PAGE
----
I agree, I think this is best answered by someone who lives in your area. These types of regulations are set locally.
I think it depends on the city/county/state and how they do the permits and then whether they follow up. City, towns and counties have had their tax bases significantly reduced because home values are going down. My assessable value on my home has gone down every year for the past 3, as have my taxes. Because of this their assessor staffing may have been reduced. However, I would be careful on whether you are counting on that fact to assume they WON'T perform a new assessment if you apply for a permit, because doing a renewed assessment on a newly upgraded home may be the way to INCREASE the taxes, and they may not be missing that opportunity. If the work you are doing requires a contractor, they will ALWAYS pull a permit because they have to by our local law.
When I've had big jobs done, like window replacement, new driveway, the contractor always shows up with a permit they stick to the window/door until they are done. However, I will say I have never had a tax assessor come through afterward and look at my entire home. That's not to say they didn't drive by and look at the improvements.
Also, if the work you are doing requires a contractor, and they are touching things that may need "code approval" like electric/gas/plumbing, again, it's possible the person assessing it may notify the town/city/county........or not. But they will have to have a city inspector come through to review the changes to make sure they "meet code" .
When I have purchased a home, or re-financed, the mortgage company insists on an appraisal. But that is for the mortgage company to make sure the value of the home is at least the price being financed. What I can't say is whether the assessment becomes part of any town/city/county paperwork transmittal.
Most cities/towns/counties have their tax assessment information online, at least the information as to how they are computed. May have assessment information and what triggers that. I'd recommend searching the internet or calling the city/town/county offices to get some general information questions answered before you buy.
You state the area you want to move to has high taxes and your home buying in that area has been swayed because of that. Remember, your tax rate is often based on the price of the homes around you, NOT just on your own. Cities/towns stay on top of the re-sale prices of homes in the area, and make blanket assessments based on that and apply them to all the houses in a given tract, subdivision or community. I live in an older suburb, so these reduced re-sale prices during the recent economic downturn is WHY my taxes have been going down. No one has reassessed my own personal home.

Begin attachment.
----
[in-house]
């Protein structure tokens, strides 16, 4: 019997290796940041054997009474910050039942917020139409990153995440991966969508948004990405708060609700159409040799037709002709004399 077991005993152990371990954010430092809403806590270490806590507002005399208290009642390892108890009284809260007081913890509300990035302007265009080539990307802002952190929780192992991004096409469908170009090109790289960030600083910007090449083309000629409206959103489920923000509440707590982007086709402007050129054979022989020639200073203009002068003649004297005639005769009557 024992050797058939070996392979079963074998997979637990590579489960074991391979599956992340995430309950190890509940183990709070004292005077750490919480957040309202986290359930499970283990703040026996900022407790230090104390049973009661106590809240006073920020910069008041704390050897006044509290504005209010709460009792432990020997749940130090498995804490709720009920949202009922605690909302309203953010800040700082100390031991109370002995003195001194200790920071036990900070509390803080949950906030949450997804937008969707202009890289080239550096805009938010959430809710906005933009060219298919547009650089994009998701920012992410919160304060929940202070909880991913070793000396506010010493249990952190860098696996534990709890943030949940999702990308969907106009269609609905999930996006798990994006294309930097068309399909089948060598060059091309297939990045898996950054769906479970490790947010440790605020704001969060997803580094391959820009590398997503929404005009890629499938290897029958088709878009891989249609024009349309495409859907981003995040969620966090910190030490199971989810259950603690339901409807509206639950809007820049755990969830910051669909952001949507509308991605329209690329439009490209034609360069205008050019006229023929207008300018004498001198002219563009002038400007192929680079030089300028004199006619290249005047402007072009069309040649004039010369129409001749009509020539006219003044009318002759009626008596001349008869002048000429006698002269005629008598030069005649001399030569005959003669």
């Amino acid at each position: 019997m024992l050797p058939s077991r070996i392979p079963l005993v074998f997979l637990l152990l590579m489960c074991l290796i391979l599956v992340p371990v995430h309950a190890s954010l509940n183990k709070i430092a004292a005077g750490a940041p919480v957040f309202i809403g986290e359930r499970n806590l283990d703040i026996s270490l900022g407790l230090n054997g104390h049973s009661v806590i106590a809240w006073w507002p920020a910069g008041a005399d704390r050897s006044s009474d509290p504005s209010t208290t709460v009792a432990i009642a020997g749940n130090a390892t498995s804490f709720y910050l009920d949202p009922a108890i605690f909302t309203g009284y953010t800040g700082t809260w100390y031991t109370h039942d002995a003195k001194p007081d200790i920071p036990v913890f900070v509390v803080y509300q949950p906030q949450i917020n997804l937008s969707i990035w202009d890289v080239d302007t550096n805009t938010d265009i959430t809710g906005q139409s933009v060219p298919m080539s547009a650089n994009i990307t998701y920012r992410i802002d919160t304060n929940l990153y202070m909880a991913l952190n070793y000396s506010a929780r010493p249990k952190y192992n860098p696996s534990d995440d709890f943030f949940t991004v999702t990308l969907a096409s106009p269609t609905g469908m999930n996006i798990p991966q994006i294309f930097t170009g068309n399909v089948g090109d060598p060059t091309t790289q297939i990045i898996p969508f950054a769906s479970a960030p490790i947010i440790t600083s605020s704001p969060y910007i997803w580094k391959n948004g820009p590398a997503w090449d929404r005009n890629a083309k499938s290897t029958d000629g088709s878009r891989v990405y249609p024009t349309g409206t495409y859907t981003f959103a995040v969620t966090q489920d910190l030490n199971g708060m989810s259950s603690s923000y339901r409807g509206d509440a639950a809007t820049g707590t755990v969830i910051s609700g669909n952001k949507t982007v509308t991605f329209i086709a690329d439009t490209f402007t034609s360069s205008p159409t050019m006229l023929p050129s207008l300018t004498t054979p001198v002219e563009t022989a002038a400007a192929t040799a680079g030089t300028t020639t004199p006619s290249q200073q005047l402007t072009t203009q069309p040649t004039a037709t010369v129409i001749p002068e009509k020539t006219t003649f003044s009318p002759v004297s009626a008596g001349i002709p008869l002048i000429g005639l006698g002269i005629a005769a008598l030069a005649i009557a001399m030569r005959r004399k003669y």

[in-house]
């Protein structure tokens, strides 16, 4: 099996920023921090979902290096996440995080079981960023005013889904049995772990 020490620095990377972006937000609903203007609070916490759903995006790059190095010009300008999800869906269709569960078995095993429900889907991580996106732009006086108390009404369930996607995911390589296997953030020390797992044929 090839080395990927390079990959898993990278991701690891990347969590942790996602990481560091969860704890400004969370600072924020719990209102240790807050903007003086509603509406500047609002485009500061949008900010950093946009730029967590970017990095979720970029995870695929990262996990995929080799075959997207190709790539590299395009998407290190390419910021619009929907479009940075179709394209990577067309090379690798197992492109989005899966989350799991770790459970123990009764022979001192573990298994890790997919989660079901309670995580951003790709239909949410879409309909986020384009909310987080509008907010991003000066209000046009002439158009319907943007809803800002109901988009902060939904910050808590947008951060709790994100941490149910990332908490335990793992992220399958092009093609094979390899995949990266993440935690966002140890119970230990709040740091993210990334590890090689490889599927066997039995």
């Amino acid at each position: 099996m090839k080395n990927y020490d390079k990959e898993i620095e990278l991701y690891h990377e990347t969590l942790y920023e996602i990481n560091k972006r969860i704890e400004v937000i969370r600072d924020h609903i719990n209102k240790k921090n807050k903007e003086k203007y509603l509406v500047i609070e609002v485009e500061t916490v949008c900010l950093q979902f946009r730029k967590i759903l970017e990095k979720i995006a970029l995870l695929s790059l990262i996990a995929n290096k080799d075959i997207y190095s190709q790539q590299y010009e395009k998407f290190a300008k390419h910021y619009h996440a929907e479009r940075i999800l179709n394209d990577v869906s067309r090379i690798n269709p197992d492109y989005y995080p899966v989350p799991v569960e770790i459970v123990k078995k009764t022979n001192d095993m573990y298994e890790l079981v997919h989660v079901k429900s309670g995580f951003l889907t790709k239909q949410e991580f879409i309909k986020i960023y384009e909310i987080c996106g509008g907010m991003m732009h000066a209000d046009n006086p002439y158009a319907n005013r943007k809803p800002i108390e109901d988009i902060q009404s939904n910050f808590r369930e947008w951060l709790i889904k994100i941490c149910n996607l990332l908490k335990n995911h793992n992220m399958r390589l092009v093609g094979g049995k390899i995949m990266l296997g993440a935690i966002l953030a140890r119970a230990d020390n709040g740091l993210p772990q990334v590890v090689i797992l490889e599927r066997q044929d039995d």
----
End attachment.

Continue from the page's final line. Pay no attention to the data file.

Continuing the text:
Higher property taxes in an area usually mean higher end city/town services, or better schools, or desirable elements in a geographic area. The city/town and county taxes fund improvements as well as ongoing services. If you've been shut out of considering buying a home in an area due to taxes, whether you renovate or not is not necessarily an indication of what you will ultumately pay, the values of the homes in the area will be. Sometimes it makes sense to have the smallest house on a street of mansions, because the PRICE is less........if the city has assessed simply that one home, the taxes may be quite a bit less. But as home prices go up, so will taxes.
Also, mortgage companies will fold in your taxes for an escrow account if you want to go that route. I do. They get the tax bills, based on the city's assessments, then fold that in with my home owner insurance in the escrow account. This has been nice while taxes have been going down, because my escrow account required minimum balance has been getting smaller and in some cases I've received an escrow account refund. Years ago when home prices were going up, my escrow account was short and my monthly payments went up.
Hope that long, involved description helps.